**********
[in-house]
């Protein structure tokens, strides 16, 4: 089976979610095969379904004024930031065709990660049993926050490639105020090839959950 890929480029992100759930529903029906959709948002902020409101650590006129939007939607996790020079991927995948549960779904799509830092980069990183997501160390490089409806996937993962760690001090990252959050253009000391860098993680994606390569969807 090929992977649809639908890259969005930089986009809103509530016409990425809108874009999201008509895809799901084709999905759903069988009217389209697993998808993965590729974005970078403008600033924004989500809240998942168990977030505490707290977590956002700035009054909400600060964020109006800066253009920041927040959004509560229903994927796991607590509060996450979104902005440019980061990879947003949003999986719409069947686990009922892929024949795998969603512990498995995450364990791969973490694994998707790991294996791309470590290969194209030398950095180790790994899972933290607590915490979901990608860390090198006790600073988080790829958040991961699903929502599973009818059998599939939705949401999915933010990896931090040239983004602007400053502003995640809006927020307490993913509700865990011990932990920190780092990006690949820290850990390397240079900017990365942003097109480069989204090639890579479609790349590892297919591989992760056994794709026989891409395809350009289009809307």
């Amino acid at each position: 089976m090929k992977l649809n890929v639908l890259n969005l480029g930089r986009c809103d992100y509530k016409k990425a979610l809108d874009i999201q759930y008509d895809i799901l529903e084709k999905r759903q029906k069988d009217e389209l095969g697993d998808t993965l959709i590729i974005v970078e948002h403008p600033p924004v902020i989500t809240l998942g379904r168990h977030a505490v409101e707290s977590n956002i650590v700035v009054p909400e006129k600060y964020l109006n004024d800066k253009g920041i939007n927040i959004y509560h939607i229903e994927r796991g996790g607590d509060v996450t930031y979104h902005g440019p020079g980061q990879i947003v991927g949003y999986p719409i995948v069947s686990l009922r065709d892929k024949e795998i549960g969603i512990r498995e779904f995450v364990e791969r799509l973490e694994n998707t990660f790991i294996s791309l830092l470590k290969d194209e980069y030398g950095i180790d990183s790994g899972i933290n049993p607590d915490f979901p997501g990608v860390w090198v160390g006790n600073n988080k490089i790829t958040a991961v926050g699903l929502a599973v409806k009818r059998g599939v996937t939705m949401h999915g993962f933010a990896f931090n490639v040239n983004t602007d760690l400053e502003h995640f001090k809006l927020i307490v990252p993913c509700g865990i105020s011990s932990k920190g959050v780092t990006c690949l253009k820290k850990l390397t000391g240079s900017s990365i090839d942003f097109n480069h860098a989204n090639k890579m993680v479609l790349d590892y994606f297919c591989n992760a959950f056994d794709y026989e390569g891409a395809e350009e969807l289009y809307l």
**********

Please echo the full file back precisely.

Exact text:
[in-house]
């Protein structure tokens, strides 16, 4: 089976979610095969379904004024930031065709990660049993926050490639105020090839959950 890929480029992100759930529903029906959709948002902020409101650590006129939007939607996790020079991927995948549960779904799509830092980069990183997501160390490089409806996937993962760690001090990252959050253009000391860098993680994606390569969807 090929992977649809639908890259969005930089986009809103509530016409990425809108874009999201008509895809799901084709999905759903069988009217389209697993998808993965590729974005970078403008600033924004989500809240998942168990977030505490707290977590956002700035009054909400600060964020109006800066253009920041927040959004509560229903994927796991607590509060996450979104902005440019980061990879947003949003999986719409069947686990009922892929024949795998969603512990498995995450364990791969973490694994998707790991294996791309470590290969194209030398950095180790790994899972933290607590915490979901990608860390090198006790600073988080790829958040991961699903929502599973009818059998599939939705949401999915933010990896931090040239983004602007400053502003995640809006927020307490993913509700865990011990932990920190780092990006690949820290850990390397240079900017990365942003097109480069989204090639890579479609790349590892297919591989992760056994794709026989891409395809350009289009809307």
């Amino acid at each position: 089976m090929k992977l649809n890929v639908l890259n969005l480029g930089r986009c809103d992100y509530k016409k990425a979610l809108d874009i999201q759930y008509d895809i799901l529903e084709k999905r759903q029906k069988d009217e389209l095969g697993d998808t993965l959709i590729i974005v970078e948002h403008p600033p924004v902020i989500t809240l998942g379904r168990h977030a505490v409101e707290s977590n956002i650590v700035v009054p909400e006129k600060y964020l109006n004024d800066k253009g920041i939007n927040i959004y509560h939607i229903e994927r796991g996790g607590d509060v996450t930031y979104h902005g440019p020079g980061q990879i947003v991927g949003y999986p719409i995948v069947s686990l009922r065709d892929k024949e795998i549960g969603i512990r498995e779904f995450v364990e791969r799509l973490e694994n998707t990660f790991i294996s791309l830092l470590k290969d194209e980069y030398g950095i180790d990183s790994g899972i933290n049993p607590d915490f979901p997501g990608v860390w090198v160390g006790n600073n988080k490089i790829t958040a991961v926050g699903l929502a599973v409806k009818r059998g599939v996937t939705m949401h999915g993962f933010a990896f931090n490639v040239n983004t602007d760690l400053e502003h995640f001090k809006l927020i307490v990252p993913c509700g865990i105020s011990s932990k920190g959050v780092t990006c690949l253009k820290k850990l390397t000391g240079s900017s990365i090839d942003f097109n480069h860098a989204n090639k890579m993680v479609l790349d590892y994606f297919c591989n992760a959950f056994d794709y026989e390569g891409a395809e350009e969807l289009y809307l």